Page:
62. Nic White

    OK Mark. If the government believes, with good reason, that the trial has been conducted in an unsatisfactory fashion (not because of a difference in cultures and their judicial proceedings) then that is good enough grounds to intervene into the process in order to correct this.

    The bit I largely disagree with is the last sentance “Downer also said that the Australian government would always intervene when an Australian had been sentenced to death seeking clemency.” Sorry for not being clear enough.

  63. Mark

    Thanks for the clarification, Nic.

  64. Mark

    Thanks for the clarification, Nic.

  65. wbb

    Seeking clemency is not intervening in another country’s legal system, Nic. In your haste to see evil-doers suffer the full consequences, in your Talibanesque zeal for retribution you do not take enought care when ordering your thoughts on this topic.

    Is it marijuana which gets you blood up or is it any for misdemeanour that you pray for the full weight of the law to be applied?

  66. wbb

    Seeking clemency is not intervening in another country’s legal system, Nic. In your haste to see evil-doers suffer the full consequences, in your Talibanesque zeal for retribution you do not take enought care when ordering your thoughts on this topic.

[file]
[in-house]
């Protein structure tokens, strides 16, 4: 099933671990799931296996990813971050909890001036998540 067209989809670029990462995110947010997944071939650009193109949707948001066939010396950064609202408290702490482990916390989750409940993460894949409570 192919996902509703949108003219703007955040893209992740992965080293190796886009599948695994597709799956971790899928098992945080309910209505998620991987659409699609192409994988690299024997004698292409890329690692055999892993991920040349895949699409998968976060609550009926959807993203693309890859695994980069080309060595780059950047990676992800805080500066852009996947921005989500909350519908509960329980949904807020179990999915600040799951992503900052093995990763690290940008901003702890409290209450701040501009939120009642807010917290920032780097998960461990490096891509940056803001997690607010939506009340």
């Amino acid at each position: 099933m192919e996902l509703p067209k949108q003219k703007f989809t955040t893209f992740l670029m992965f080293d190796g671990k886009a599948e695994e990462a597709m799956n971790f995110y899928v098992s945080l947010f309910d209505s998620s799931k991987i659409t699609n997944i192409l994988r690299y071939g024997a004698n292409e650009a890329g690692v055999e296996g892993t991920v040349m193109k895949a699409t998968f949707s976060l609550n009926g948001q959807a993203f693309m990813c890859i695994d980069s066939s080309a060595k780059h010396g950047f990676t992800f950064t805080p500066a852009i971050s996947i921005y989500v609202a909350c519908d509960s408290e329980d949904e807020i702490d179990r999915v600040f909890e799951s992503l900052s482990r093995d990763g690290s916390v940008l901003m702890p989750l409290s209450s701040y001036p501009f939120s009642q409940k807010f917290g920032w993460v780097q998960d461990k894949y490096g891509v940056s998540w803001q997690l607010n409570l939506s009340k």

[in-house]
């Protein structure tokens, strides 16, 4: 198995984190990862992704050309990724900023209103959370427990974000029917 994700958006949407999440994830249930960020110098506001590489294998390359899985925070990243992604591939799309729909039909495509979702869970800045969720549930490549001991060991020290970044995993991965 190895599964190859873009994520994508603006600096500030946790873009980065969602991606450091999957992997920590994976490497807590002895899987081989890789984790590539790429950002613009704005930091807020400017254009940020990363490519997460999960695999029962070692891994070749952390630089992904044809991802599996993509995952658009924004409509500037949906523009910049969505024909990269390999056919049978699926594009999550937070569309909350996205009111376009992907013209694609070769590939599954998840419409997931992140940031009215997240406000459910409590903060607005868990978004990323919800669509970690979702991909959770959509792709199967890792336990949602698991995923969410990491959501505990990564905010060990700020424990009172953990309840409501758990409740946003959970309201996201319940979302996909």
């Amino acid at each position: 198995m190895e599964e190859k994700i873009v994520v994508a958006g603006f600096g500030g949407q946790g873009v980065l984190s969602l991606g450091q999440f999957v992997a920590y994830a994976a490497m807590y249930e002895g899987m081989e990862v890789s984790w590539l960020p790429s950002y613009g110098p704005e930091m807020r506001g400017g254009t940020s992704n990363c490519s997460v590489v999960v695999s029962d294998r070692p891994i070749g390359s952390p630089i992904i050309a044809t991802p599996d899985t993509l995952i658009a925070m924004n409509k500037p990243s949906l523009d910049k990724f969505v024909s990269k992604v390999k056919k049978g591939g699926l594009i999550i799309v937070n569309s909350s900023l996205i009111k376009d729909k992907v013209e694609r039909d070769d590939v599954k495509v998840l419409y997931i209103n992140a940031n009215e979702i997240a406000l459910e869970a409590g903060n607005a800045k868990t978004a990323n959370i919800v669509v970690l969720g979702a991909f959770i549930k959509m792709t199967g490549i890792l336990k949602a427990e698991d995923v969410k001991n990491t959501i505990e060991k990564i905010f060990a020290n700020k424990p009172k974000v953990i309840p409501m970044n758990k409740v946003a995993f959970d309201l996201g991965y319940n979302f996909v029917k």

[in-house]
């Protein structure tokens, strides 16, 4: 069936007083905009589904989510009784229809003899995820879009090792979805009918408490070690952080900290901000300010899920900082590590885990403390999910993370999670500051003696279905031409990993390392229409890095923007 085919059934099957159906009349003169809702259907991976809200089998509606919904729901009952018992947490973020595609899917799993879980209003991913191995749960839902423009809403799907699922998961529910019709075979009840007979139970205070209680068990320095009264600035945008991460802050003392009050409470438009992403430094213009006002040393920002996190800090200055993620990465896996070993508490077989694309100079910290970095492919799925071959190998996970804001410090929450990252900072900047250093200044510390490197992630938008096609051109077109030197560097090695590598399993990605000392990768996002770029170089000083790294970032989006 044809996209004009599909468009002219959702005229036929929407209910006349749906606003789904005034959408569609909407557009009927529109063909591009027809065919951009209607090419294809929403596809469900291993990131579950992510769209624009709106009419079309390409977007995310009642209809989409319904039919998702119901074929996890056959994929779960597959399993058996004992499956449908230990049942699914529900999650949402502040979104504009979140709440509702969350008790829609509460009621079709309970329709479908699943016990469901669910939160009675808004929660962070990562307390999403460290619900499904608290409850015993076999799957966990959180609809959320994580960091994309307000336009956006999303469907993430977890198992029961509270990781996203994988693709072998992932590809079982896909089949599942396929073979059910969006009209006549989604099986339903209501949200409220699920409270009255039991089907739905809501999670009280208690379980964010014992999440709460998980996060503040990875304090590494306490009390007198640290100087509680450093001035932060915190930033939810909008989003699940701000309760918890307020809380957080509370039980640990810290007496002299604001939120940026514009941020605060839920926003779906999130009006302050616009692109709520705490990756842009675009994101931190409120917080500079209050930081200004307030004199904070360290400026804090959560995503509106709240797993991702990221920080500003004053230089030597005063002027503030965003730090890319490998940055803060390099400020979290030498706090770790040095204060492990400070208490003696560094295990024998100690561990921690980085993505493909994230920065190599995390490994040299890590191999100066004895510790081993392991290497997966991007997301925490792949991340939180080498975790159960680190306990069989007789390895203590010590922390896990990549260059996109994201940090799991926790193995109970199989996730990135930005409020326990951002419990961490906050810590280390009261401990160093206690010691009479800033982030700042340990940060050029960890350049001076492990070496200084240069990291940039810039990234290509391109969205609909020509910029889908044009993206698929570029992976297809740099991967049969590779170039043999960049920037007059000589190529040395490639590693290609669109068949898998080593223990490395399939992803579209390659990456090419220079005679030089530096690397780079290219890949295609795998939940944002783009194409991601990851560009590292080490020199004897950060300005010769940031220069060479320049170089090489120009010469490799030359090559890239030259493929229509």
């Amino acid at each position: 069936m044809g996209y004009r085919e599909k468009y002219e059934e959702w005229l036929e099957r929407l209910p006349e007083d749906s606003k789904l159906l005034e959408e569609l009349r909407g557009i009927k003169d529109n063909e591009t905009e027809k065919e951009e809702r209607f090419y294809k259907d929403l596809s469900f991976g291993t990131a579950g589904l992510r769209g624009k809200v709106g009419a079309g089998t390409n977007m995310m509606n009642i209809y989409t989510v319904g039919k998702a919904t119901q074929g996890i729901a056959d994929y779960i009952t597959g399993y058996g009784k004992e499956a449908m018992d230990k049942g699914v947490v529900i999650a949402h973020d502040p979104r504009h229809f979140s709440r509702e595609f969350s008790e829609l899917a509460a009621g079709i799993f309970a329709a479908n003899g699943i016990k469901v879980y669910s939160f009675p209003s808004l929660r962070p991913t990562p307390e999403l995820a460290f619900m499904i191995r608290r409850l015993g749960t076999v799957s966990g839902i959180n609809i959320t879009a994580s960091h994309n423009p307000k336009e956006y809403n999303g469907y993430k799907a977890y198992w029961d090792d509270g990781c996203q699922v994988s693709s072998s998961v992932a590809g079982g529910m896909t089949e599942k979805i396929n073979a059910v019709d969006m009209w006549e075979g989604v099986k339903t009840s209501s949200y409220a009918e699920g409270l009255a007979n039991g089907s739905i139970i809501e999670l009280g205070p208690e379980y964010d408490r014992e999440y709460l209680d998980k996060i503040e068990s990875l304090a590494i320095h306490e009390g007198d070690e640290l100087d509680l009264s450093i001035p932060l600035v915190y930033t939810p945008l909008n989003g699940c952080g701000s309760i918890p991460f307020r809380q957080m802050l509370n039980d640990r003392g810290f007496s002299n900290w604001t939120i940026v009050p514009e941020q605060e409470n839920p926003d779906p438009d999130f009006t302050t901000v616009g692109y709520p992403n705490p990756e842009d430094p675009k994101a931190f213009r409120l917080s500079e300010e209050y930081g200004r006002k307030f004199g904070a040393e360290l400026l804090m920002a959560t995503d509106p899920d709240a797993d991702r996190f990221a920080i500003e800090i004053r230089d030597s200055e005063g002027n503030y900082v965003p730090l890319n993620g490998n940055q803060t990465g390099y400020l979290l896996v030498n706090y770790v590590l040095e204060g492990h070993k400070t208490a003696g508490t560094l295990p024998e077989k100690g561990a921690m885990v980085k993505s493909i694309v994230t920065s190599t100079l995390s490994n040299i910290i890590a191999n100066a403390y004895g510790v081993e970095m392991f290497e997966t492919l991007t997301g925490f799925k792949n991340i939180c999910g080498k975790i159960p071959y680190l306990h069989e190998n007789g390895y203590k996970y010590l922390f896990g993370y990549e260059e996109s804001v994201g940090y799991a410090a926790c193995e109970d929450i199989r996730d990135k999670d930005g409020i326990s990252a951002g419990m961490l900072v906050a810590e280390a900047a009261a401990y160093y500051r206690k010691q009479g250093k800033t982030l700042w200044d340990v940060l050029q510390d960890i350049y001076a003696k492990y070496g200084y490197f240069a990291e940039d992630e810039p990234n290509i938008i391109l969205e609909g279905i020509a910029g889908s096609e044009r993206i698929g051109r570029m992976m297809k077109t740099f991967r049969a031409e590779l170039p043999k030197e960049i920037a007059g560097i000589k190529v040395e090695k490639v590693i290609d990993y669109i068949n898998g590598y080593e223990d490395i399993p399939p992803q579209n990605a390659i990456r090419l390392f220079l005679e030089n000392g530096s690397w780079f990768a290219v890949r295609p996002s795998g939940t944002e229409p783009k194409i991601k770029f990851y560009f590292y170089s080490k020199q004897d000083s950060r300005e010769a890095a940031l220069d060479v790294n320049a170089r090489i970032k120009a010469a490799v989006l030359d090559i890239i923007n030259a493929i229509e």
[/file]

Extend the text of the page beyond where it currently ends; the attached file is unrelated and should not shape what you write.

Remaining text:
Is it marijuana which gets you blood up or is it any for misdemeanour that you pray for the full weight of the law to be applied?

  67. Nic White

    wbb, my opinion on punishments is irrelevant. Im defending the right of a country to carry out its own judicial procedure without interference and hand out whatever penalty or lack of penalty it sees fit.

  68. Nic White

    wbb, my opinion on punishments is irrelevant. Im defending the right of a country to carry out its own judicial procedure without interference and hand out whatever penalty or lack of penalty it sees fit.

  69. James Farrell

    What’s all this about the rights of a country, Nic? A country is an abstraction. The existence of self-evident moral rights is hard to enough to establish in the case of individual human beings. Countries don’t have inherent rights, but only rights established in international law, treaties and diplomatic conventions. It makes sense to argue about what these might be, and to adhere to them for pragmatic reasons, that is, in the interests of international order. But it’s futile to search for underlying ethical principles.

  70. James Farrell